When I adjust my chair, a stab of pain at the base of my middle finger: a yellow jacket, equally alarmed by the encounter, abdomen pulsing.
As the sun warms the red porch floor, more and more insects drop by to sunbathe: two yellowjackets, a paper wasp, a fat bluebottle fly.
Batting away a hornet hovering next to my legs—the softness of its wings. A chipmunk adds its metronome to the chorus of bird calls.
Four degrees above freezing. When I nudge the foot of a hornet clinging to the bottom of the railing, she swings her leg out in a slow arc.
Patches of frost in the yard. A yellow jacket from the underground nest in the garden lands on the shoulder of my sunlit coat.
A honeybee lands on the porch railing, and seconds later, a hornet lands four inches away. When the bee takes flight, so does the hornet.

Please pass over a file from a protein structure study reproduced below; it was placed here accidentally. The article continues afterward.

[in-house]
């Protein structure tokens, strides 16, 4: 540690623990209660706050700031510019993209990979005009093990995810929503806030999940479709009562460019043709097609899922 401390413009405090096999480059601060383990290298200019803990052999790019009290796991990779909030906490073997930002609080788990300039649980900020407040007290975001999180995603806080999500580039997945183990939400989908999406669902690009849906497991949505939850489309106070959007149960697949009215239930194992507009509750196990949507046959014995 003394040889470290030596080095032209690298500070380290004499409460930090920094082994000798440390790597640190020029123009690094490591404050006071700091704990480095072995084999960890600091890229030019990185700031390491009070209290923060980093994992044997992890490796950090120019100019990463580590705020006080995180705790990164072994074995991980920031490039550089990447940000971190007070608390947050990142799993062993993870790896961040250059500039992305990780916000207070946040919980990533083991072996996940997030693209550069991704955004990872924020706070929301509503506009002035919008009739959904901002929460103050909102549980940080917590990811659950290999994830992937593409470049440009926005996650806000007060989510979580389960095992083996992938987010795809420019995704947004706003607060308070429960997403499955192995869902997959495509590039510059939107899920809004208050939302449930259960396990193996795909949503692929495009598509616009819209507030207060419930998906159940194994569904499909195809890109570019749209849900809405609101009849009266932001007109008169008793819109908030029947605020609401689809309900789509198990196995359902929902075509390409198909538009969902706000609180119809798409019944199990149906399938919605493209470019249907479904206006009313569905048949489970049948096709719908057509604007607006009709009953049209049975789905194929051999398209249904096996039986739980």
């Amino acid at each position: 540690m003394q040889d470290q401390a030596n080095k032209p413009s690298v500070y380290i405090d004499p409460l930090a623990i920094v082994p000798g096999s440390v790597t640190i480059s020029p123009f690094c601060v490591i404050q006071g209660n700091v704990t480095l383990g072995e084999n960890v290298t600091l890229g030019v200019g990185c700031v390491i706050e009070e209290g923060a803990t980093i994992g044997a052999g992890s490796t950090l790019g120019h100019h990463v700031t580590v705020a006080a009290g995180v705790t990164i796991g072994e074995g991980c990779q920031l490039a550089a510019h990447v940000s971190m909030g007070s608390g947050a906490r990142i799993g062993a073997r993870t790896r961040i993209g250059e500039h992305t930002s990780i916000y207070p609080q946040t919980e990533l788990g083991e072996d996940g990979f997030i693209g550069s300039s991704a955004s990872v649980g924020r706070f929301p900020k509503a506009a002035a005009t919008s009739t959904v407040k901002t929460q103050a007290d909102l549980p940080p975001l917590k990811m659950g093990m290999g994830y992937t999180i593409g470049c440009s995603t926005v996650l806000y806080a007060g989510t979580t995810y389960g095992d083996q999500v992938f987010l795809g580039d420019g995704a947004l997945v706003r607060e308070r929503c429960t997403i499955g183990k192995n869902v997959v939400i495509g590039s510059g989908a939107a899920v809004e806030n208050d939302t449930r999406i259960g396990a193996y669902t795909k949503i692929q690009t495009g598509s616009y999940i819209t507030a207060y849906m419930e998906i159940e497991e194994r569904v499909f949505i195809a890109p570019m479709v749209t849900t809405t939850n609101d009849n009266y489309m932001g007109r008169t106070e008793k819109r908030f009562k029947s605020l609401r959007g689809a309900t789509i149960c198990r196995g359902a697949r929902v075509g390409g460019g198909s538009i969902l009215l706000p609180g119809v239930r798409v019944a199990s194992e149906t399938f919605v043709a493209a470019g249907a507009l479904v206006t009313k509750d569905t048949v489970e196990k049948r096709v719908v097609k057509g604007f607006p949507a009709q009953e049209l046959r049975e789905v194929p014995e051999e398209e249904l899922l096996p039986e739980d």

The hornets stream in and out of their hole in the garden, departing to the south, returning from the east. A towhee calling in the dogwood.
A hornet nuzzles my arm like a hoverfly but doesn’t sting. In the garden, the buzz of hummingbirds dueling over scraps of bloom.
Weeding the garden is never dull. Yesterday morning a milk snake writhed around my wrist; today, hornets boil up and sting my hand.
Too hot for late October. A yellowjacket circles my pale face as if looking for a paper nest. A mantis lands upside-down beside the door.